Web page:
For the past two years I have been teaching schoolchildren in Mar del Plata (Argentina) about albatrosses and petrels. I am always touched by the enthusiasm and astonishment in the faces of the girls and boys who participate in these learning activities, no matter how old they are.
At one point I ask them to close their eyes. This is one of my favourite moments. While they have their eyes closed, I take out a life-sized black-browed albatross stuffed toy from my bag and spread its wings. Then, I tell them to open their eyes. For a moment there is total silence. And then an explosion! They laugh and start asking questions. Are they really that big? How far do they fly? How long do they live? It is difficult for them to imagine a bird like this, which spends most of its life out at sea.
I answer their questions and tell them about where these birds go, what they feed on and the risks that they face out at sea. Many of the children I meet have relatives working on fishing vessels in the port of Mar del Plata. Some already know about seabirds, others do not. But without doubt, few know that it is within our reach to save these amazing birds from extinction.
That is exactly what my job is about! Telling the future generation about what they can do to save the albatrosses and petrels. For me, this is a unique opportunity to share the love I feel for nature and, especially, for the sea. After the workshop, I show the children the resources that are available to them at their school library and encourage them to read more about the seabirds that are found in Argentina. Since 2016, more than 2000 children from Mar del Plata and Miramar have taken part in our educational outreach activities relating to seabird conservation.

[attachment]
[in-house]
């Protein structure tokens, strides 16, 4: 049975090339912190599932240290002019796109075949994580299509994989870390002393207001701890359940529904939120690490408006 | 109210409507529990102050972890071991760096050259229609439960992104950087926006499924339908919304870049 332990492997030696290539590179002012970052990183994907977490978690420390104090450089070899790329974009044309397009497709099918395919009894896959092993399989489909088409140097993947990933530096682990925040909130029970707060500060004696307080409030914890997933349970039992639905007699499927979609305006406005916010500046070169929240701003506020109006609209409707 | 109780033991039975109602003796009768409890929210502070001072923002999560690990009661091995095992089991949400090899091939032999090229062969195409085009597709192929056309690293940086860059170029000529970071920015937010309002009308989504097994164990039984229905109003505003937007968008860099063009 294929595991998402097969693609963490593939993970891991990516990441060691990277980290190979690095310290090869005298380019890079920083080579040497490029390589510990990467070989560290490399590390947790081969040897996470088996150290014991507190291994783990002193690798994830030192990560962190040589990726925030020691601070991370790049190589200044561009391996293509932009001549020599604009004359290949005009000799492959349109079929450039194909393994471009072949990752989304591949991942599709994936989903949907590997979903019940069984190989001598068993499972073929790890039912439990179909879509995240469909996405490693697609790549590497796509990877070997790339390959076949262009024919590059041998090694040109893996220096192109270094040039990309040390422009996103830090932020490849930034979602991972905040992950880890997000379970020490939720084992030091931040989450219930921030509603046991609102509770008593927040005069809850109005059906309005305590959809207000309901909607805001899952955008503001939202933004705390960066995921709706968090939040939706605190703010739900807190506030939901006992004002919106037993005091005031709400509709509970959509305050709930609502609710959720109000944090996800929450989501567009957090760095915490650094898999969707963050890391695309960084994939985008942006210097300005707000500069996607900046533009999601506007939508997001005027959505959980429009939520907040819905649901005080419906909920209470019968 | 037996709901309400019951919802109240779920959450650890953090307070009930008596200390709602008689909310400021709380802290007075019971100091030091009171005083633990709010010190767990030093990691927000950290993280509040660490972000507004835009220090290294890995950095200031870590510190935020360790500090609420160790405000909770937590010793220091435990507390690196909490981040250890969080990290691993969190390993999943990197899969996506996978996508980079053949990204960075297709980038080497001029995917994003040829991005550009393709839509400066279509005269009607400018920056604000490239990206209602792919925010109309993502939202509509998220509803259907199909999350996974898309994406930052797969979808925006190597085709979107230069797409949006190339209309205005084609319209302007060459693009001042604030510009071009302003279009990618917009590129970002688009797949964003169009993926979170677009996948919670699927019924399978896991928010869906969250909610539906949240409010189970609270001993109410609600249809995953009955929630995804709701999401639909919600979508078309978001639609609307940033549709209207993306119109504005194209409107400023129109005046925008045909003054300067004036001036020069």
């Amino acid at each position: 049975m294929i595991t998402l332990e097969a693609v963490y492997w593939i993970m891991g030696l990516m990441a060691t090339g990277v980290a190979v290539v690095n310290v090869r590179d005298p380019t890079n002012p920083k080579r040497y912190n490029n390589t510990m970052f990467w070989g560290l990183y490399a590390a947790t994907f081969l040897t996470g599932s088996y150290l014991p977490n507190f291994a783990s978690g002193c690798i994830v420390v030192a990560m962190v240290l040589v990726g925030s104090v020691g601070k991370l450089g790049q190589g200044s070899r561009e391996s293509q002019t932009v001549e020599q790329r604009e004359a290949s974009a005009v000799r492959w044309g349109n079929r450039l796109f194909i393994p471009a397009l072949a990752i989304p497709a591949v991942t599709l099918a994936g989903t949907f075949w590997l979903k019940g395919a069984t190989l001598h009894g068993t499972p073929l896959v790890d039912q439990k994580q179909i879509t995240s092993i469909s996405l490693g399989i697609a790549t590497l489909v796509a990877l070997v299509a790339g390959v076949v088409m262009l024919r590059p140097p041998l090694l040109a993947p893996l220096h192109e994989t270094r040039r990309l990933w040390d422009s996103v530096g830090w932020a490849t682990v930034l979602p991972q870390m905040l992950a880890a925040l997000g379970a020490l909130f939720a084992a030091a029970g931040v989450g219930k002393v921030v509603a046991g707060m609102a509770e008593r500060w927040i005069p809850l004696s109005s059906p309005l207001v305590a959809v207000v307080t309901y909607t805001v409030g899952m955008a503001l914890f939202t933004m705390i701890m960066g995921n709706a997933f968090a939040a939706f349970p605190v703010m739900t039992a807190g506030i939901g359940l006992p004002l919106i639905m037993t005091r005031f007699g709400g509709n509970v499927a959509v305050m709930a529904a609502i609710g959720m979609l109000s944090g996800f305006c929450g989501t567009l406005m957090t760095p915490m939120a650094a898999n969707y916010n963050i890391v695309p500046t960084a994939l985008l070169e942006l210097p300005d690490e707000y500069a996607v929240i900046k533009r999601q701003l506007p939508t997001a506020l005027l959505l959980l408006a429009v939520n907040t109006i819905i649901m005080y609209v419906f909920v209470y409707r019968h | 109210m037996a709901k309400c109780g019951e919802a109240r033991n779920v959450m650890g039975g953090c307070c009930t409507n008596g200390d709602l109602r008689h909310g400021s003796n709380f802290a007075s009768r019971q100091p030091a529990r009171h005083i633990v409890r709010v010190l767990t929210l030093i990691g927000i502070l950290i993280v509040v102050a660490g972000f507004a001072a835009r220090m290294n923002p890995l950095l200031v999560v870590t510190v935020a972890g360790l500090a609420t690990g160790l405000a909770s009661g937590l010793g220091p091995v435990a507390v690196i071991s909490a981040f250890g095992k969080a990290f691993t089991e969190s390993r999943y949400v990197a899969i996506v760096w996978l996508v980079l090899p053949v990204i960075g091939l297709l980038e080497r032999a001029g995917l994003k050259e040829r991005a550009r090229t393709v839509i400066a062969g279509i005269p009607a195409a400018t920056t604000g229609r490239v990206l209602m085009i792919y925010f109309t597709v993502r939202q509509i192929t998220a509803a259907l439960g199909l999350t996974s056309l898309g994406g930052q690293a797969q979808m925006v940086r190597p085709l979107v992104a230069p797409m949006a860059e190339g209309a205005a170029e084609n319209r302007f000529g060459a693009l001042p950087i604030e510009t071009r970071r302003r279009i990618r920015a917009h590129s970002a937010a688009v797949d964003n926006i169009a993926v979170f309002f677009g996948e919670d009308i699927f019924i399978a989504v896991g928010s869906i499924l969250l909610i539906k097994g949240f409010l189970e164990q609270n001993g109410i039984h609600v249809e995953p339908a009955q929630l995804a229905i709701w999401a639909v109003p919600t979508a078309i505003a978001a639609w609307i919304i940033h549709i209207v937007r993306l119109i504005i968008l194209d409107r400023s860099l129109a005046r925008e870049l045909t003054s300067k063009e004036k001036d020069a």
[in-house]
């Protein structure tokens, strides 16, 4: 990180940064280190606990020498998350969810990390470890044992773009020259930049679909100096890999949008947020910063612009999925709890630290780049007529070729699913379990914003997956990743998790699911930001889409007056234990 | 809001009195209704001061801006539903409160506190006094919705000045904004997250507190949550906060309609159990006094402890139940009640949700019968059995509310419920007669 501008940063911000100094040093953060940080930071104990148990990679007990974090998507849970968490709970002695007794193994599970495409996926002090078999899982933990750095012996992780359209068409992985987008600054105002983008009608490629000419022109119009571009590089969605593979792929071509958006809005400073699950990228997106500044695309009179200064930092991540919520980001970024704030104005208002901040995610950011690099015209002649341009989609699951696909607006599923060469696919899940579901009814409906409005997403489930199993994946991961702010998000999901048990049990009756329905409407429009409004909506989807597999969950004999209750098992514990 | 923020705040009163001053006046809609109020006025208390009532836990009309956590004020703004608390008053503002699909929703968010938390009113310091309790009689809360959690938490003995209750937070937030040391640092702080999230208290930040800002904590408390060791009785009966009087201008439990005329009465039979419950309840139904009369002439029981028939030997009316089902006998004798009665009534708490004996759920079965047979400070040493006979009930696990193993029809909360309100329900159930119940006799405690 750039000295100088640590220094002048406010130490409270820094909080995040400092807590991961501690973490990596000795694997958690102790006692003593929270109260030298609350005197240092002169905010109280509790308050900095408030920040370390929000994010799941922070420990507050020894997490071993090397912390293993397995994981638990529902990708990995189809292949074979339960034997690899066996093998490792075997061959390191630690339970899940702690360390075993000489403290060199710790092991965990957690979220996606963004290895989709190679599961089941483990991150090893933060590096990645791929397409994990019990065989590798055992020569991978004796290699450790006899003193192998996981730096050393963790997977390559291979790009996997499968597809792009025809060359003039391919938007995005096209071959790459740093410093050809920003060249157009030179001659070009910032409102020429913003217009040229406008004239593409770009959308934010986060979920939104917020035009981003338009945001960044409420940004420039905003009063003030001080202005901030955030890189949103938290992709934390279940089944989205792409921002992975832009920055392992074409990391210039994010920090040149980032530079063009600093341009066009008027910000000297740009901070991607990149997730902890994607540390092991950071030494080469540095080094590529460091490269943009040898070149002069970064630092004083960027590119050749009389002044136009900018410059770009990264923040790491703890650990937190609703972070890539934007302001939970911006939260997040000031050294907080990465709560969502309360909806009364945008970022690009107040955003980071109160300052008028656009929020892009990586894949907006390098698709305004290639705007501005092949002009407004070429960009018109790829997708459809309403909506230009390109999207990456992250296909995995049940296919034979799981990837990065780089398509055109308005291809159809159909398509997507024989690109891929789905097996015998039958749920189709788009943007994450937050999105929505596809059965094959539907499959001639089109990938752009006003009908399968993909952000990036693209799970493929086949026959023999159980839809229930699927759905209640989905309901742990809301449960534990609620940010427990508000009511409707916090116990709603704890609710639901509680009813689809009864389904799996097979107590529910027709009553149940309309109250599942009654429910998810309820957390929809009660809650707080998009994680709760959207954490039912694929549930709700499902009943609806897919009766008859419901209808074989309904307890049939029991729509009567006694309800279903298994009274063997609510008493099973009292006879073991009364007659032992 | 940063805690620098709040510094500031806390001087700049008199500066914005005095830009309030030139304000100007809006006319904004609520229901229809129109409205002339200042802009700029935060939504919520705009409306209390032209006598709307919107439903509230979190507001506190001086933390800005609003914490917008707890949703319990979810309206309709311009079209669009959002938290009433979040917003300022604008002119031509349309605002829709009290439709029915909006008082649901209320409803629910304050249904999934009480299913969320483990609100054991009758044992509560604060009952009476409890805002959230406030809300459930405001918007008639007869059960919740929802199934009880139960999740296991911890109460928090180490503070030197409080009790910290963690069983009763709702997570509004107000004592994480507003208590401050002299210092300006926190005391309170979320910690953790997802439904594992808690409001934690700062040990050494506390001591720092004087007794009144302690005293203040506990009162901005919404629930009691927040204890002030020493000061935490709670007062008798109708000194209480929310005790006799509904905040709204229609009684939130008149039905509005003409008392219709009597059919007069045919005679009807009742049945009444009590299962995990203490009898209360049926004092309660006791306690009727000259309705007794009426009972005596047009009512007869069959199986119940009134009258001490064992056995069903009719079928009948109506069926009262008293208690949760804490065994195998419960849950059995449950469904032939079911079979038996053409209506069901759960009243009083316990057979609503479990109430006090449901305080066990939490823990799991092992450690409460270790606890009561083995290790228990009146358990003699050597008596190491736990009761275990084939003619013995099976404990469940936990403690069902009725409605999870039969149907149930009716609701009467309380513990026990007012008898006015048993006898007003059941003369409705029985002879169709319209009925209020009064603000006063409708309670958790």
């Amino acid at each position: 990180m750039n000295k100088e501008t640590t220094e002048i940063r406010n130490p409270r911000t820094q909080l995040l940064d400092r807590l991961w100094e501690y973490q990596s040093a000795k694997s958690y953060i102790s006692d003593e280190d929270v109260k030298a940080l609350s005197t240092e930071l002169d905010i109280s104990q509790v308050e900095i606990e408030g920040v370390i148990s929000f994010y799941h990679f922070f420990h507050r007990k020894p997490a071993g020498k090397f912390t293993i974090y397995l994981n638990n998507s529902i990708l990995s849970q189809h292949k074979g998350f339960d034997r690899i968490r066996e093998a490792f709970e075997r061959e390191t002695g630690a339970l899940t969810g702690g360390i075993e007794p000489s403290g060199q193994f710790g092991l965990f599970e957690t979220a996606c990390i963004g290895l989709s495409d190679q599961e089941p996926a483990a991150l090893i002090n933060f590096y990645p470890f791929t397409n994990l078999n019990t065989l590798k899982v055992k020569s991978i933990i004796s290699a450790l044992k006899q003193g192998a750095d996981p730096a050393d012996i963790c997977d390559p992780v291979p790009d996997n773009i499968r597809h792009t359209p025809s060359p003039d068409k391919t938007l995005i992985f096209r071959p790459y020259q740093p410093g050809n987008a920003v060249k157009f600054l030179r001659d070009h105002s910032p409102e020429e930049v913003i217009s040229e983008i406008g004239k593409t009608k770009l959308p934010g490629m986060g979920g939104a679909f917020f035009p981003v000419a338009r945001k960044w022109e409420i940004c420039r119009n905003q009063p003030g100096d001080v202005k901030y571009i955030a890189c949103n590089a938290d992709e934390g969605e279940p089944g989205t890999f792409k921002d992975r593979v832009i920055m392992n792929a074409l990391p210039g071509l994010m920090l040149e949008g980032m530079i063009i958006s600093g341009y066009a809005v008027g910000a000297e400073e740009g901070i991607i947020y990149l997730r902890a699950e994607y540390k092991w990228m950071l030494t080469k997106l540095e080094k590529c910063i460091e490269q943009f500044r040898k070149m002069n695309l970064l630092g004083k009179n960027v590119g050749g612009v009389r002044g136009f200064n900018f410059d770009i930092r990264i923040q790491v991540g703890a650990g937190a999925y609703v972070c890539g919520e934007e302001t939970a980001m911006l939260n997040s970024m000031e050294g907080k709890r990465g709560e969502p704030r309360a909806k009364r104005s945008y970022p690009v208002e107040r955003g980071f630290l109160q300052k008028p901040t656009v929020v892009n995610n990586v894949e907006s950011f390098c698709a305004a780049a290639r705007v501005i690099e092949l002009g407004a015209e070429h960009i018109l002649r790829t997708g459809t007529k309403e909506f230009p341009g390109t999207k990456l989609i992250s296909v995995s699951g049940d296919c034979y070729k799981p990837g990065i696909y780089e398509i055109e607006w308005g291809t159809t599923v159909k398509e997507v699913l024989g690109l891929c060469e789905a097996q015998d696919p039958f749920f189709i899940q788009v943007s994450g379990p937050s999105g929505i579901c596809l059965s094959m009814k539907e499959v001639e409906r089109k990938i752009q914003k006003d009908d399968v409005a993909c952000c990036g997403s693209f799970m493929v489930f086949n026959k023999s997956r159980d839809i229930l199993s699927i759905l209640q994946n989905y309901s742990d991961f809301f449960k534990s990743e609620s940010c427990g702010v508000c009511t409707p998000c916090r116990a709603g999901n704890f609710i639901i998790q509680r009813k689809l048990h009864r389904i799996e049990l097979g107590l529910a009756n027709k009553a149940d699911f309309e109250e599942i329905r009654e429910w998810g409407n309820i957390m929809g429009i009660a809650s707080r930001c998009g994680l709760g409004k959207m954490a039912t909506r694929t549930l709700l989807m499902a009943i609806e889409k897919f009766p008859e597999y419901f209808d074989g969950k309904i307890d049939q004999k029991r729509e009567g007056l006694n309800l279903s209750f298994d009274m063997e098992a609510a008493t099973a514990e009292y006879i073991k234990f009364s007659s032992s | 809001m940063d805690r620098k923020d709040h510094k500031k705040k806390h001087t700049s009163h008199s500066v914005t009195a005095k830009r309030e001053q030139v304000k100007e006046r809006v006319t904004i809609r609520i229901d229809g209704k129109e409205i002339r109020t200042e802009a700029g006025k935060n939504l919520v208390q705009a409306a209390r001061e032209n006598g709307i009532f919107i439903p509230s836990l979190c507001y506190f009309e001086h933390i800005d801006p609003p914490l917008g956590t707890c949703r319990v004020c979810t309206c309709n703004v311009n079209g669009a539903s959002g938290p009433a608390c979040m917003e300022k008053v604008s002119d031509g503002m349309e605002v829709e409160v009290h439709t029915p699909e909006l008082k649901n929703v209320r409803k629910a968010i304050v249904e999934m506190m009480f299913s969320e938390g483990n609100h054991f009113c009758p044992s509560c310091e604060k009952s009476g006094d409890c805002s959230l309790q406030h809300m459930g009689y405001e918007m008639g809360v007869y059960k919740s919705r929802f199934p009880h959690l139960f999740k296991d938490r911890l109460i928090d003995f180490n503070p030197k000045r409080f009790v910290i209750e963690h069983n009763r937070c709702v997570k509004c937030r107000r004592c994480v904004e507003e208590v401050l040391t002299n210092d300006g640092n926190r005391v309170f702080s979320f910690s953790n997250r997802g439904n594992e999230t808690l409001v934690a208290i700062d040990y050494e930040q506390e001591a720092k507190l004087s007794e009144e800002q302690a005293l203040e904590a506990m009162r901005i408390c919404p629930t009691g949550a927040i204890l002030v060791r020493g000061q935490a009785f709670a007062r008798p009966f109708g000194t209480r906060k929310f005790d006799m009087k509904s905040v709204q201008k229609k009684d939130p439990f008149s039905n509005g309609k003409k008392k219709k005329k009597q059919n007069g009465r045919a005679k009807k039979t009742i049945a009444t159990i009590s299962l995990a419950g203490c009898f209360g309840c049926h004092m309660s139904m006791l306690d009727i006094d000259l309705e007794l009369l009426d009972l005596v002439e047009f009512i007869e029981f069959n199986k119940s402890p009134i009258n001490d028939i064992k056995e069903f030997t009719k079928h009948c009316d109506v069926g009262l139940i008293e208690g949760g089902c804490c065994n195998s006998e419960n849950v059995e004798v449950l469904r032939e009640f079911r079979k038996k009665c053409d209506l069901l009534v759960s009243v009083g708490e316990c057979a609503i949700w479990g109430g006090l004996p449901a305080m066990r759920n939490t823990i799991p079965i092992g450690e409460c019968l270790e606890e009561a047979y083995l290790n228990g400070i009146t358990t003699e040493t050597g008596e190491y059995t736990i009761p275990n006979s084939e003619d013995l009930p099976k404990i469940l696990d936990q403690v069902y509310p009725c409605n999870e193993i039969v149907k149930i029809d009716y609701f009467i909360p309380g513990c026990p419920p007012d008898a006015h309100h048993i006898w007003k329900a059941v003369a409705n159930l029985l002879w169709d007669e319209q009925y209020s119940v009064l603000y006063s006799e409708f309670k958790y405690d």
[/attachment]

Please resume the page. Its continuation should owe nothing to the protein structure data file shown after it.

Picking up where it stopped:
It is so gratifying to know that we are all doing what we can to keep these wonderful seabirds alive, whether it be through working with fishermen on-board vessels or with children in classroom or at a science fair. As I always tell the kids: we can all save the seabirds!
By Mikaela Vouilloz / Educational Outreach Officer – ATF Argentina
We spend 90% of net income on conservation, public education and advocacy
The RSPB is a member of BirdLife International. Find out more about the partnership
© The Royal Society for the Protection of Birds (RSPB) is a registered charity: England and Wales no. 207076, Scotland no. SC037654
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